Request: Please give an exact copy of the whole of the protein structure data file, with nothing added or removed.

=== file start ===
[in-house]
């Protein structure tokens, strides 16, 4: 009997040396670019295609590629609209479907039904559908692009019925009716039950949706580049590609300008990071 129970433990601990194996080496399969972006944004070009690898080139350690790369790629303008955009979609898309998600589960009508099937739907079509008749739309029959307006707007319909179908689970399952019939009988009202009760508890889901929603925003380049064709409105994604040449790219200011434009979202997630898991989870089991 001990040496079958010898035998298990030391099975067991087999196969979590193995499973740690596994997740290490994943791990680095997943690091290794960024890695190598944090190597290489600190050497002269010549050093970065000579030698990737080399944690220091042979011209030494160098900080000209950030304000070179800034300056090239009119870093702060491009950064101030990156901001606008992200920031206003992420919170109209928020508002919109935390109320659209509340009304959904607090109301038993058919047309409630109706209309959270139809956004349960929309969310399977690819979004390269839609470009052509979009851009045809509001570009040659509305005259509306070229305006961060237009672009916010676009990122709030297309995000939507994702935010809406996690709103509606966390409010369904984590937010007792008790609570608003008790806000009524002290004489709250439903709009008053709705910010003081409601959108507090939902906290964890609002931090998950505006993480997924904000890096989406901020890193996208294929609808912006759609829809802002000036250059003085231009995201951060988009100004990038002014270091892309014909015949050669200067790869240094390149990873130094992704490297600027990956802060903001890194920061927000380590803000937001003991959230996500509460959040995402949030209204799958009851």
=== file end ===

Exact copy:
[in-house]
């Protein structure tokens, strides 16, 4: 009997040396670019295609590629609209479907039904559908692009019925009716039950949706580049590609300008990071 129970433990601990194996080496399969972006944004070009690898080139350690790369790629303008955009979609898309998600589960009508099937739907079509008749739309029959307006707007319909179908689970399952019939009988009202009760508890889901929603925003380049064709409105994604040449790219200011434009979202997630898991989870089991 001990040496079958010898035998298990030391099975067991087999196969979590193995499973740690596994997740290490994943791990680095997943690091290794960024890695190598944090190597290489600190050497002269010549050093970065000579030698990737080399944690220091042979011209030494160098900080000209950030304000070179800034300056090239009119870093702060491009950064101030990156901001606008992200920031206003992420919170109209928020508002919109935390109320659209509340009304959904607090109301038993058919047309409630109706209309959270139809956004349960929309969310399977690819979004390269839609470009052509979009851009045809509001570009040659509305005259509306070229305006961060237009672009916010676009990122709030297309995000939507994702935010809406996690709103509606966390409010369904984590937010007792008790609570608003008790806000009524002290004489709250439903709009008053709705910010003081409601959108507090939902906290964890609002931090998950505006993480997924904000890096989406901020890193996208294929609808912006759609829809802002000036250059003085231009995201951060988009100004990038002014270091892309014909015949050669200067790869240094390149990873130094992704490297600027990956802060903001890194920061927000380590803000937001003991959230996500509460959040995402949030209204799958009851």